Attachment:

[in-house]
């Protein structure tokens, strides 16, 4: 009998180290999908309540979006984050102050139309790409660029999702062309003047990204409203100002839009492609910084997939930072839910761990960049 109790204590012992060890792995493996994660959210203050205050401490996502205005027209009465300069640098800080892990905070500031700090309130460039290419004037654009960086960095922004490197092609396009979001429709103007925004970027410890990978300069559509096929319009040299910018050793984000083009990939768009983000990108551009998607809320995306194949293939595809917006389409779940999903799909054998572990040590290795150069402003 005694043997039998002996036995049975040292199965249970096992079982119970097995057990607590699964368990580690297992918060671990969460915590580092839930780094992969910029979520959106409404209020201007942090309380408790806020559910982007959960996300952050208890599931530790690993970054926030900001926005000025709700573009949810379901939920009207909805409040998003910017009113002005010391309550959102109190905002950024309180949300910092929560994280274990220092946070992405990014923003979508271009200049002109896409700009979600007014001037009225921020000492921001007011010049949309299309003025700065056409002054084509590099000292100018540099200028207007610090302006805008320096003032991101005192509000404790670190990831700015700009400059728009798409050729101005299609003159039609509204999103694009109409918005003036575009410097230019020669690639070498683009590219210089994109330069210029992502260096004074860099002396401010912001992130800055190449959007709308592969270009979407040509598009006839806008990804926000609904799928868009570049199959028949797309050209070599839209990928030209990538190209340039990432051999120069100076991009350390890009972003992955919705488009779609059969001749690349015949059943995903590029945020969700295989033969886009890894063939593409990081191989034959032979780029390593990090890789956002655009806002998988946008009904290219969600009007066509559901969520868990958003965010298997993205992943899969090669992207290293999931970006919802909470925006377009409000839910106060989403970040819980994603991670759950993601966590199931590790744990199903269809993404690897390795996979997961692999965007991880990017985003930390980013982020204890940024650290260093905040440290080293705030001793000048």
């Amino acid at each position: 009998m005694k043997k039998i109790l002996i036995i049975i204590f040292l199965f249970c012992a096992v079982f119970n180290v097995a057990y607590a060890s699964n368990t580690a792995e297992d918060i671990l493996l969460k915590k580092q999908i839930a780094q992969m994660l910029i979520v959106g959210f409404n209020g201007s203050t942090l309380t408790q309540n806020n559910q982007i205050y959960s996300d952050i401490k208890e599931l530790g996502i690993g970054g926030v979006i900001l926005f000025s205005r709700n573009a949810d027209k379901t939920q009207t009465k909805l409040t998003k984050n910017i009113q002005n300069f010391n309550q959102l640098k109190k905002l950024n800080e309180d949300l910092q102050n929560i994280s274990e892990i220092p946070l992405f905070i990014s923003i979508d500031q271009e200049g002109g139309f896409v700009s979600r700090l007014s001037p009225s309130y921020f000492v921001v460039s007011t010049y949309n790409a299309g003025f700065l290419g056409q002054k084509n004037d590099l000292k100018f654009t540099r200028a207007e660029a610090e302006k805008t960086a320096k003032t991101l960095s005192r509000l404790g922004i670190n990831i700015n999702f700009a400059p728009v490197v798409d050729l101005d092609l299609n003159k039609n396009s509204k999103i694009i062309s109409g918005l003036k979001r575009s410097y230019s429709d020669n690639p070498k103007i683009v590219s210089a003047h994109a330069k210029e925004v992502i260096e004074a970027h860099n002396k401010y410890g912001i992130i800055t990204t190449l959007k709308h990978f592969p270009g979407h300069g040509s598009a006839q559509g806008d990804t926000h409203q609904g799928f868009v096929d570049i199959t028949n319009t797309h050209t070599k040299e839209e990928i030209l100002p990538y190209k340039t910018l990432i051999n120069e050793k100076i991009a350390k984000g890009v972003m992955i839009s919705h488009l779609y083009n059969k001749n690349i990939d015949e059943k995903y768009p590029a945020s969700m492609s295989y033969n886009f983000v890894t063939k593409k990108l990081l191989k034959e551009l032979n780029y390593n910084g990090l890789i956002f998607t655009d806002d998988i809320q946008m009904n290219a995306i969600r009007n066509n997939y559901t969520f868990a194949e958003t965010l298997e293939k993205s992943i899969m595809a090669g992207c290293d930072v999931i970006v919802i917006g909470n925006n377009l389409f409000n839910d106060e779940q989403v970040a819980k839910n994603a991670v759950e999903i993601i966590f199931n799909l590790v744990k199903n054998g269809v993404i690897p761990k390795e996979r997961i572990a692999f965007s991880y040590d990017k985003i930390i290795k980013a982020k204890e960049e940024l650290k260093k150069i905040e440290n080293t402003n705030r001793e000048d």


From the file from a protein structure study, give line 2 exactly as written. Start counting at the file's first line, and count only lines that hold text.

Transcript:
């Protein structure tokens, strides 16, 4: 009998180290999908309540979006984050102050139309790409660029999702062309003047990204409203100002839009492609910084997939930072839910761990960049 109790204590012992060890792995493996994660959210203050205050401490996502205005027209009465300069640098800080892990905070500031700090309130460039290419004037654009960086960095922004490197092609396009979001429709103007925004970027410890990978300069559509096929319009040299910018050793984000083009990939768009983000990108551009998607809320995306194949293939595809917006389409779940999903799909054998572990040590290795150069402003 005694043997039998002996036995049975040292199965249970096992079982119970097995057990607590699964368990580690297992918060671990969460915590580092839930780094992969910029979520959106409404209020201007942090309380408790806020559910982007959960996300952050208890599931530790690993970054926030900001926005000025709700573009949810379901939920009207909805409040998003910017009113002005010391309550959102109190905002950024309180949300910092929560994280274990220092946070992405990014923003979508271009200049002109896409700009979600007014001037009225921020000492921001007011010049949309299309003025700065056409002054084509590099000292100018540099200028207007610090302006805008320096003032991101005192509000404790670190990831700015700009400059728009798409050729101005299609003159039609509204999103694009109409918005003036575009410097230019020669690639070498683009590219210089994109330069210029992502260096004074860099002396401010912001992130800055190449959007709308592969270009979407040509598009006839806008990804926000609904799928868009570049199959028949797309050209070599839209990928030209990538190209340039990432051999120069100076991009350390890009972003992955919705488009779609059969001749690349015949059943995903590029945020969700295989033969886009890894063939593409990081191989034959032979780029390593990090890789956002655009806002998988946008009904290219969600009007066509559901969520868990958003965010298997993205992943899969090669992207290293999931970006919802909470925006377009409000839910106060989403970040819980994603991670759950993601966590199931590790744990199903269809993404690897390795996979997961692999965007991880990017985003930390980013982020204890940024650290260093905040440290080293705030001793000048």